Coates, in the course of the evening, not only sang on every song but played keyboard, ukulele, harmonica, tambourine and this thing, which I'd never seen before. Goodall is a fiend on banjo as well as on his several different guitars, clearly a brilliant musician and an anchoring presence onstage, often a kind of conduit from Coates to the rest of the band. Green, every now and then, shifted from fiddle to lap steel, tipped his violin sideways and strummed or plucked it like a ukulele, or strolled over to the mic for some effortless, beautiful harmonies with Coates. At one point, everybody sang.
One of the songs on the first album, 'Banjo and Violin', is a sort of meta-commentary on their own musical style and they played a tighter and more alluring version of it even than this:
And in a number of songs, notably the amazing 'Songbird' which was probably the highlight of the night, they demonstrated further versatility by shifting around and playing several different things in the course of a single song. Coates introduced this song as 'My tribute to Nick Cave', eliciting a few polite interrogative noises from the audience, but the minute she walked across to the keyboard and accompanied herself on the opening bars, everyone began to get what she meant:
songbird with your bones of dust
your wiry notes, your cage of rust
sing your sweet sad song for us
sing for us
This musically complex song shows, again, how willing the band is to take risks: it goes through shifts of tempo, volume and even mode, so what begins as a quietly dramatic ballad morphs at one stage into a pulsing, rock-y instrumental break.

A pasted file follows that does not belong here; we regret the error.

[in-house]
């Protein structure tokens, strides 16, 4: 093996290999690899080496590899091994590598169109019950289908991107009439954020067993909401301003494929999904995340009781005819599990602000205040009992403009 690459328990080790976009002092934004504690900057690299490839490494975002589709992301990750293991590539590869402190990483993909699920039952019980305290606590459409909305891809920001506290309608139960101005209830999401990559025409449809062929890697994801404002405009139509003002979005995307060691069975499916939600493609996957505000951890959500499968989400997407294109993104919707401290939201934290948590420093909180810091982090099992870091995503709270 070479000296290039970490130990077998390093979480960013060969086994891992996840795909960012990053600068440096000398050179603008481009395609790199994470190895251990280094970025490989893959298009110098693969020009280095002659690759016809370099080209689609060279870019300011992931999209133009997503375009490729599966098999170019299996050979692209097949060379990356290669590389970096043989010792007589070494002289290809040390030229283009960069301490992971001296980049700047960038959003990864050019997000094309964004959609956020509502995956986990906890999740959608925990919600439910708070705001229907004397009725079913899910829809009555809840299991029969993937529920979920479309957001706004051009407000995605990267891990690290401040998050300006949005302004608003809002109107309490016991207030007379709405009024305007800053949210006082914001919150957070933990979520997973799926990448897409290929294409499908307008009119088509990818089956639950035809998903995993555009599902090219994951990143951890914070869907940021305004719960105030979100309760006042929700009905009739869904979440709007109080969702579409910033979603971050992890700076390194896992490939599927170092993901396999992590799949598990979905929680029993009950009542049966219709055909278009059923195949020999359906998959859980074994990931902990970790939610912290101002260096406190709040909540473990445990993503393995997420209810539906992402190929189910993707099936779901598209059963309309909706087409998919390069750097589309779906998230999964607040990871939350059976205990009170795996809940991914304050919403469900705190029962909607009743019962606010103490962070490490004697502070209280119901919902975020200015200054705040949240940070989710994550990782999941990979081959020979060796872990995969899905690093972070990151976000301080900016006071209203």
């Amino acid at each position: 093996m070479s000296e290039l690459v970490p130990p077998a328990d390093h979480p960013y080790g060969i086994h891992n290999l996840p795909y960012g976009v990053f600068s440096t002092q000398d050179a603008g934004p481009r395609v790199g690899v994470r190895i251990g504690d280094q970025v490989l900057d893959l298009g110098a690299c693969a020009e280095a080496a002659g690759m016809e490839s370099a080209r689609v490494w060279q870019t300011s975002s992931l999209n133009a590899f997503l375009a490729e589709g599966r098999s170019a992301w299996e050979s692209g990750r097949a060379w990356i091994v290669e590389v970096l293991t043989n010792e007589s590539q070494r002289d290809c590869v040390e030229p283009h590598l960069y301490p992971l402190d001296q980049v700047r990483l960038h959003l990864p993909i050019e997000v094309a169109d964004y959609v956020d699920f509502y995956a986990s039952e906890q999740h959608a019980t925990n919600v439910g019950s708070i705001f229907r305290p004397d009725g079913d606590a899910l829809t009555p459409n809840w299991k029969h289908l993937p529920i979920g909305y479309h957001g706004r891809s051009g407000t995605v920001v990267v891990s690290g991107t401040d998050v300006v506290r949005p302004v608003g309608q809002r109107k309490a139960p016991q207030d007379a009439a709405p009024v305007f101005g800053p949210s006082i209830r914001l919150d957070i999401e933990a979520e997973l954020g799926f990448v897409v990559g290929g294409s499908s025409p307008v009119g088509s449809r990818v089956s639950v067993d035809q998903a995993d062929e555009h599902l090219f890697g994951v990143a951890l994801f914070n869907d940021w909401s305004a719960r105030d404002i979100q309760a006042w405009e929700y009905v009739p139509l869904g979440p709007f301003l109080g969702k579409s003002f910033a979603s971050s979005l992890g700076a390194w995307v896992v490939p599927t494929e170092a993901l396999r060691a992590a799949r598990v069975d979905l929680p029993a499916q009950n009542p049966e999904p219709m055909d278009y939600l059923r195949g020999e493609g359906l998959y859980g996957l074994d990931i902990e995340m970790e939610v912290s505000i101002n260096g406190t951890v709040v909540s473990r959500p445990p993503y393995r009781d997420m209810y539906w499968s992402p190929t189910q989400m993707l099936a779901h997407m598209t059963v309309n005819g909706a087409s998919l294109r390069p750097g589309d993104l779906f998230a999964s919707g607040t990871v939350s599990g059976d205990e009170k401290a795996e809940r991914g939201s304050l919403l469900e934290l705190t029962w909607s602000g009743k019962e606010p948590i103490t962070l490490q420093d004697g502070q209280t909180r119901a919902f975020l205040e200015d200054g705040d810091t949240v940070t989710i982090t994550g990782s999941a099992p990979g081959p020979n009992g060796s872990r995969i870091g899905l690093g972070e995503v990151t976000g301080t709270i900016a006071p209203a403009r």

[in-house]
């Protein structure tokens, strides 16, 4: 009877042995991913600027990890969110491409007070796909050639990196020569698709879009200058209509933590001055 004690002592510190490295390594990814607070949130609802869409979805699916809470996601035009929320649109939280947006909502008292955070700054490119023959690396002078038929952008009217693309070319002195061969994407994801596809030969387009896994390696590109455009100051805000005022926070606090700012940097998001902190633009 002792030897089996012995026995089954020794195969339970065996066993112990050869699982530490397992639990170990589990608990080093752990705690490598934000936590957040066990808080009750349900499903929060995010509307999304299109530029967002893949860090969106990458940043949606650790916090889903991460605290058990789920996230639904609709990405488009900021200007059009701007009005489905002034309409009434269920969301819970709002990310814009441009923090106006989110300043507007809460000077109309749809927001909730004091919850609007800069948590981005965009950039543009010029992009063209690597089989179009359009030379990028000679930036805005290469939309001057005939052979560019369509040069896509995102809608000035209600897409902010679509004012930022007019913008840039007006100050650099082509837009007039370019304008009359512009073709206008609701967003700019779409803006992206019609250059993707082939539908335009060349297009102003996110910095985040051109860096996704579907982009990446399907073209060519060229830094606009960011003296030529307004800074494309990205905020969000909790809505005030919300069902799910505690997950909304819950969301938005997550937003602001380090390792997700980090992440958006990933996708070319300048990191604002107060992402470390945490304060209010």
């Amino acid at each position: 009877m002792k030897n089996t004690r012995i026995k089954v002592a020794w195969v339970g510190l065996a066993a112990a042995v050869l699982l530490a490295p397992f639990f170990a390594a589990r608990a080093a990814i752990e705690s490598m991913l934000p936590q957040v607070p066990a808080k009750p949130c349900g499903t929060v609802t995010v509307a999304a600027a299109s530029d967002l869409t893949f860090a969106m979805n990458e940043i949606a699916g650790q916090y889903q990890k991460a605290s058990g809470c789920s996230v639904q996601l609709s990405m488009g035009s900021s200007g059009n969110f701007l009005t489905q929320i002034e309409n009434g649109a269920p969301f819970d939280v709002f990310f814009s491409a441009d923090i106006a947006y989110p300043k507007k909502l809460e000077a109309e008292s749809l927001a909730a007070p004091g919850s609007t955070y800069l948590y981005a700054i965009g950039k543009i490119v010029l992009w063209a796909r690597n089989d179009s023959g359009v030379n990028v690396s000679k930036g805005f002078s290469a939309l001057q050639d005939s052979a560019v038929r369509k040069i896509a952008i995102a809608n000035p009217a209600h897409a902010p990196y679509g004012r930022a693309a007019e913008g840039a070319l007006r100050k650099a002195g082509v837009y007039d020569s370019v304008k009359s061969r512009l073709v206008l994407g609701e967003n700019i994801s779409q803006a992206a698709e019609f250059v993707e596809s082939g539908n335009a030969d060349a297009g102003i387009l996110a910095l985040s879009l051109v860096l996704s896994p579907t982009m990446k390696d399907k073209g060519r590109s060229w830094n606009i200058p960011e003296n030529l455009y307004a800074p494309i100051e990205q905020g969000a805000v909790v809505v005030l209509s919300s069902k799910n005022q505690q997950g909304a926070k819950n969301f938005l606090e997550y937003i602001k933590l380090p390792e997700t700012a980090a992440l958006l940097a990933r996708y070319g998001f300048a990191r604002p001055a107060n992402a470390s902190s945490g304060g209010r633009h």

While the rich originality of their sound at maximum-complexity level is one of the reasons why it's hard to take your eyes off them, Coates' voice is in no actual need of any instrumental support or embroidery. One of the highlights of the evening was the first encore, when Coates and Goodall came back onstage alone: to the accompaniment of sharp, spare, percussive electric guitar, Coats sang a tragic version of Sonny Bono's 'Bang Bang' that had the whole theatre holding its breath. The only other cover of the evening was the band's beautiful slowed-down balladed-up version of INXS's 'Don't Change', which features on Between Last Night and Us.
Taasha Coates is a woman of many frocks:
On Friday night she wore a semi-fitted sleeveless sheath dress that came to just above the knee, a soft green about halfway between sage and emerald, the fabric something light and soft over a more opaque foundation. The general effect was part young 1920s vamp, part slinky mature-woman 1950s cheongsam or Mandarin dress, with rays of sparkly embroidery on the bodice that gave an effect of half late-1960s little hippie mirrors and half timeless Nashville rhinestones. Coates brings to her outfits the same wide-net eclecticism, off-centre originality and weird grace that the band brings to its extensive range of instrumentation.
As befits the only woman in a band whose name is a tribute to Audrey Hepburn, she is slender and graceful and a little bit fey, profoundly girly (and I mean that in a good way, for once) and a subtle performer of femininity, with short black hair that cuts across any suggestion of confection, stereotype or even mild parody of girliness. She has an extraordinary stage presence that is partly about her stylised poses and half-dance half-swoon gestures; her onstage movement sometimes suggests the reason why people refer to a certain kind of adolescent grace as 'coltish' but she uses her hands as skilfully as a Balinese dancer, to hypnotic effect. She looks young, vulnerable and sweet, so it's quite electrifying when the band takes off into songs like this:
don’t want to borrow your car
don’t want to meet your ma
don’t want to hold your hand
or have you come see my band
just lay me down
Can't help wondering what her mum thought.
(NB: The tour isn't over yet; if you live in WA or Tasmania there's still a chance to see them. Their official website is here and they're also on MySpace, where you can see the remaining tour dates and the video of 'Paradise City'.)